I sit at home staring across Lake Macquarie; sails in the distance off Coal Point bend to the breeze. Billowing clouds soften a pale blue sky; far away on the southern horizon the colours blend into soft blue grey. Spinnakers in blue and red and black colour the expanse between Toronto on the western shore and Valentine to the east.
It is a year and a week since we walked off our flight from Sweden, one year since we came “home.” After a few months of wandering and wondering we found ourselves a house to rent on the shores of this lovely lake, an expanse of water that covers an area larger than Sydney Harbour. I found a job in a little lakeside community with the unlikely name of Toronto. Just recently Maria too started working in a suburb called Charlestown, between here and central Newcastle.
There are worse places to spend your days. My office at work has huge windows with sweeping views across the water. On Wednesday afternoons there is always a friendly race of grey sailed yachts tacking back and forth across the lake. It is beautiful when I arrive in the mornings while the day is young and fresh. It is even more stunning when the evening sun infuses with life the colours of lake and shore. A few times during the winter months I have witnessed a full moon rising over the lake in the darkness before I have left for home in the evening. Then the lake becomes a magical place.
But for all its wonder, our hearts have not come home. Newcastle is new to us, as is Lake Macquarie, and despite all the beautiful sights around us, we have spent a year struggling to find our feet in a society that feels extremely foreign, and often rather ugly, even for me, the most Australian among us. Missionaries returning home after years abroad often speak of the pain of re-entry, but such pain can await any expatriate returning to his or her land of origin. It can happen to anyone coming “home.” It has happened to us.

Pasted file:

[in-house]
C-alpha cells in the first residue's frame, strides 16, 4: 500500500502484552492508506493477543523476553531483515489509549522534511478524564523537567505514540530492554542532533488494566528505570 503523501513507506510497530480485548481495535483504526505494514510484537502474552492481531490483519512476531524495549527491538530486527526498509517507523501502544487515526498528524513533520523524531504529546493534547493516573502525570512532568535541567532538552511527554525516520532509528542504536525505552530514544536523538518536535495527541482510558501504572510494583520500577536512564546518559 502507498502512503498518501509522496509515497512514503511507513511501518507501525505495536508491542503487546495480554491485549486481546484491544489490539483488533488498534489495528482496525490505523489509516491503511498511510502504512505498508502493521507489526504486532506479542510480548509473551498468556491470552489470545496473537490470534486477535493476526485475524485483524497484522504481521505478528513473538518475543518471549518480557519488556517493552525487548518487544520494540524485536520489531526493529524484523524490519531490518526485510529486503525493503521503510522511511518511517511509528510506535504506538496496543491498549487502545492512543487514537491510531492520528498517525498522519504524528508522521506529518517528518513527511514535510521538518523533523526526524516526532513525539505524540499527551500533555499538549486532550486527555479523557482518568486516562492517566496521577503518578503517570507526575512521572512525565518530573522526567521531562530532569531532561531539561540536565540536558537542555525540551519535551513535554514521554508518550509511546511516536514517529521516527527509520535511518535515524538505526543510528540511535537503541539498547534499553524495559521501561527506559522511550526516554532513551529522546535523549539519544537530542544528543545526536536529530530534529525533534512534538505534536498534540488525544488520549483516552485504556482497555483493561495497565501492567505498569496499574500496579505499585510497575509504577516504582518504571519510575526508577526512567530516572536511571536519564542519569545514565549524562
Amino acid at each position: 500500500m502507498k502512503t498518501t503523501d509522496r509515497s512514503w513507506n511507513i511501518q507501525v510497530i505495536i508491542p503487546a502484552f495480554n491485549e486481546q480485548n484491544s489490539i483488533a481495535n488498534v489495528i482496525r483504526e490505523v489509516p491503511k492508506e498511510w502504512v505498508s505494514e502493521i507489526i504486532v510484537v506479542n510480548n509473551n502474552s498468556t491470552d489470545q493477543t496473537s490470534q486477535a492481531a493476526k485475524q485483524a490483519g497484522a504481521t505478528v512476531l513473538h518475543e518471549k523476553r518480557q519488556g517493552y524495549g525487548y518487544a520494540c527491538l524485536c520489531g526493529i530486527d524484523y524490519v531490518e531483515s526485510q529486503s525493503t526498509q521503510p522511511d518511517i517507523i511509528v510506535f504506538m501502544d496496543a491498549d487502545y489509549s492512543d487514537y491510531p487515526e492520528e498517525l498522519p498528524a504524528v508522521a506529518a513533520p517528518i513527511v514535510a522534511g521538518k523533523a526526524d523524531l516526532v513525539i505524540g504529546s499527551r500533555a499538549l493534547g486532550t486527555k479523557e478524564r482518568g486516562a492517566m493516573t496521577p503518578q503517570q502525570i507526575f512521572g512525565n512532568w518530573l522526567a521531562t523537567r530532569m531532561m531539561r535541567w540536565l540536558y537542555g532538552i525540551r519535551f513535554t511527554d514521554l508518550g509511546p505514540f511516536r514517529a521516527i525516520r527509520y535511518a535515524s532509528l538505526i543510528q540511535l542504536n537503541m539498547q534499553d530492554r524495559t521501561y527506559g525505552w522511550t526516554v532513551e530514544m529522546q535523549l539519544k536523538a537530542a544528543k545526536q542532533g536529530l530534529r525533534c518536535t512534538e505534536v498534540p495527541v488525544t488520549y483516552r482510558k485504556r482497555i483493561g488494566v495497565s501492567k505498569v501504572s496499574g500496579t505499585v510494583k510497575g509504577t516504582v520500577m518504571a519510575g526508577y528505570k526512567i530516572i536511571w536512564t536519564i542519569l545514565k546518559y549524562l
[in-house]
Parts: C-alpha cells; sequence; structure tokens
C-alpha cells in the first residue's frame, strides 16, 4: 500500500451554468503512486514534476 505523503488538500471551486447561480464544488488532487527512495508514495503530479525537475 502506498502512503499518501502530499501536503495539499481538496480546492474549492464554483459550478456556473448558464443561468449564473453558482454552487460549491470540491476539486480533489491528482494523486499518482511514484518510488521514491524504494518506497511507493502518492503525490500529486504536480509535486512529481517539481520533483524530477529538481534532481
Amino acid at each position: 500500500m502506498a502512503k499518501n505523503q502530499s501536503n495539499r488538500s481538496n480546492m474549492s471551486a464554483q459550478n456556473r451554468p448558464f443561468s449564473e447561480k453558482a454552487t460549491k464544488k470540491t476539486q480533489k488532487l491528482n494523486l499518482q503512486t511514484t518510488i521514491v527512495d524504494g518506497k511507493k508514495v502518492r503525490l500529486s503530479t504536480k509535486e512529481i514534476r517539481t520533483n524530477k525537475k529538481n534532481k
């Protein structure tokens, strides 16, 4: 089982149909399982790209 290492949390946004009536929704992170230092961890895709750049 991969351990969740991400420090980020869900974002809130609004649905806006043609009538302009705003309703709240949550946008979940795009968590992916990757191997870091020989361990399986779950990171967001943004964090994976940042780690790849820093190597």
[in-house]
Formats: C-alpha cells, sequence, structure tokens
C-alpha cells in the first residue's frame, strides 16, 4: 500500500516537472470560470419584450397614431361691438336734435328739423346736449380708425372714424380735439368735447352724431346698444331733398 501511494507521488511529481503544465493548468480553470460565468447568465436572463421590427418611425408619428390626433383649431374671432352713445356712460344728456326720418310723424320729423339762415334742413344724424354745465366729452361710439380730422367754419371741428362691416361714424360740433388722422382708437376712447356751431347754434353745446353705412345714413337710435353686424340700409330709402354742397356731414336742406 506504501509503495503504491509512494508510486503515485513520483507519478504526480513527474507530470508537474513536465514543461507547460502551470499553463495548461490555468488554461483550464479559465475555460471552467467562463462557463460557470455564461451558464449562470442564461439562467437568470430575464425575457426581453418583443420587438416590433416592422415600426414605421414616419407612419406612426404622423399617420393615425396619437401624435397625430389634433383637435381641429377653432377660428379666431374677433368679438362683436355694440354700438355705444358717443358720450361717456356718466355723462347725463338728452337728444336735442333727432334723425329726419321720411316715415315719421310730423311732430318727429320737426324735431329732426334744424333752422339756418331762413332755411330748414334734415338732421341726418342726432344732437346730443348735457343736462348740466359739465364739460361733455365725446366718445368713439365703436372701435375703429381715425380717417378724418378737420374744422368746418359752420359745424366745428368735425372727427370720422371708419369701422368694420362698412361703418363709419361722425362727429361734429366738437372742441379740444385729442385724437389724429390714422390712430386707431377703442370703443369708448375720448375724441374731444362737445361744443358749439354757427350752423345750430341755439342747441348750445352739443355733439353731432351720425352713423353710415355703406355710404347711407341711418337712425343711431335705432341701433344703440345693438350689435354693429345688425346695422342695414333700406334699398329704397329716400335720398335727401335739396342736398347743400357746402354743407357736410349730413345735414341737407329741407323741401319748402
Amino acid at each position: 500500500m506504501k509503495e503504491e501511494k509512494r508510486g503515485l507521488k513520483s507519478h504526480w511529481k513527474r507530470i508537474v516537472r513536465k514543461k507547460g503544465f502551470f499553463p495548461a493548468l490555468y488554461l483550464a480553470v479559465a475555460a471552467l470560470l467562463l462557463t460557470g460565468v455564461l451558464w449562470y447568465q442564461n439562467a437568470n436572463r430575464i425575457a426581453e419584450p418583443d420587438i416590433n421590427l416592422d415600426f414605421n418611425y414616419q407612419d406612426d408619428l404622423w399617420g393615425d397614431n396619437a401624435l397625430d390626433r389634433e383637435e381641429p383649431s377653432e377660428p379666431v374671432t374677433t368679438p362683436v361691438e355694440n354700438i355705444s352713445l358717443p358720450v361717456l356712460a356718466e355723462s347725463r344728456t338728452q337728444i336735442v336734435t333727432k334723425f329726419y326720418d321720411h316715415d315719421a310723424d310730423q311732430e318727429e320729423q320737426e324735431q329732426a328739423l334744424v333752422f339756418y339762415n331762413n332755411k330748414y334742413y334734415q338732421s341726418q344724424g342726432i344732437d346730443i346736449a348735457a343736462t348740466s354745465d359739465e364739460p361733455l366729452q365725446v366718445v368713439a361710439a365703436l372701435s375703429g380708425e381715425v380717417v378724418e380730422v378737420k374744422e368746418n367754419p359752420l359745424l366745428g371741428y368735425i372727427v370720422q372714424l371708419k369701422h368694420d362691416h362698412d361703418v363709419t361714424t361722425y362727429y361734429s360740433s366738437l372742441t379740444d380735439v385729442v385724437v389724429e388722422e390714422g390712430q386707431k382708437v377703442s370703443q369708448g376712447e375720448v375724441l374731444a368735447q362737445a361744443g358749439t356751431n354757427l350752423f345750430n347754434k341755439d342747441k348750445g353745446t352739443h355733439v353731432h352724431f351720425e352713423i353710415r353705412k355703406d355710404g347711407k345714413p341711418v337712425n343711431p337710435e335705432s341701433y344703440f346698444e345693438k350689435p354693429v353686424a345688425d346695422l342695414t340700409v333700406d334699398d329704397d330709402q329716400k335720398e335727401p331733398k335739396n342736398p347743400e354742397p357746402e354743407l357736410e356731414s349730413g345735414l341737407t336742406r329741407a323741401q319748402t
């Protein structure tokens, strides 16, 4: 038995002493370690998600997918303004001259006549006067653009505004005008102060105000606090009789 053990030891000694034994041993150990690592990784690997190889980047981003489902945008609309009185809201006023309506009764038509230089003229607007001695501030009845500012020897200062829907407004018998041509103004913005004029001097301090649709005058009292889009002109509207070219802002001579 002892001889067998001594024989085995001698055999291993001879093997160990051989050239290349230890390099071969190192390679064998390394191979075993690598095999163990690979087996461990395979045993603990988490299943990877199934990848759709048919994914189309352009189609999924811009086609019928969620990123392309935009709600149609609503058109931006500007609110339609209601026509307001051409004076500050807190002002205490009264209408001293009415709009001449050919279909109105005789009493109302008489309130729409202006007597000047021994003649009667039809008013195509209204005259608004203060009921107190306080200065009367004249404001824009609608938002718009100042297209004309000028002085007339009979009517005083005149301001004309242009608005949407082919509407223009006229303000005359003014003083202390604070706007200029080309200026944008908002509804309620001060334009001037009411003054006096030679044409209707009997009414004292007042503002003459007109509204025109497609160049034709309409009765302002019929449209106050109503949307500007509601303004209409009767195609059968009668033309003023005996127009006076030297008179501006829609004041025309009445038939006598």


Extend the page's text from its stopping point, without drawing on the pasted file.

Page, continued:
We are still in transition. We don’t fit here, not yet, and we wonder sometimes if we ever will. Some days are better than others, but after a year, we still long for our other home, in the cold north. We miss our friends, our town, our jobs, our church… we miss so much. Now as Spring comes to Australia, we find ourselves longing for the colours and chill of autumn in Scandinavia.
I have found it hard to write a blog during the year that is now past. It is hard to write of pain when the decision to come back was ours alone, and we think we should be feeling excitement and joy. We feel vaguely like failures.
Few understand. This sunny southland seems like a promised land to many of our Swedish friends, especially when the Nordic winter seems to drag on and on, the icy winds unwilling to release their grip. We have been there for many winters now and we know well the tedium of the seemingly endless cold. I have longed for Australia many times. So what are we complaining about? Surely we should be just basking in the warmth of the sunny south, not whinging.
For our new friends our complaints and grumbling are not welcome either. If we find things so irritating, why did we come? It is easier to stay silent. It is hard to embrace a city that so many of them think is perfect so many ways. So we can’t gush about how happy we are, because that would be dishonest, but at the same time we can’t whine about our pain and struggle, because people don’t know how to cope with that. So we live in our own little bubble, disconnected in many ways from both the world we left, and the world we have come to.
But I think now that the time has come for me to begin writing again. I like writing. I used to write stuff before the internet, but now I can share my thoughts with anyone who stumbles on this site. It will no doubt be sporadic, but if time for writing eludes me I will post a picture. I named this blog “snapshots and ramblings” after all, so maybe snaps will have to suffice sometimes.
When I write I want to try to be honest, but not too negative. I was talking to Madelene, a Swedish friend and colleague, a week or so back, and she challenged me to think of the good things, the things we can be thankful for. It is not a bad habit to get into, to look for the good, and be thankful. I needed to be reminded.
Perhaps I can begin with some pictures from around here. There is much to lift the spirits as I gaze out from our home, and when I sit in my office doing my job.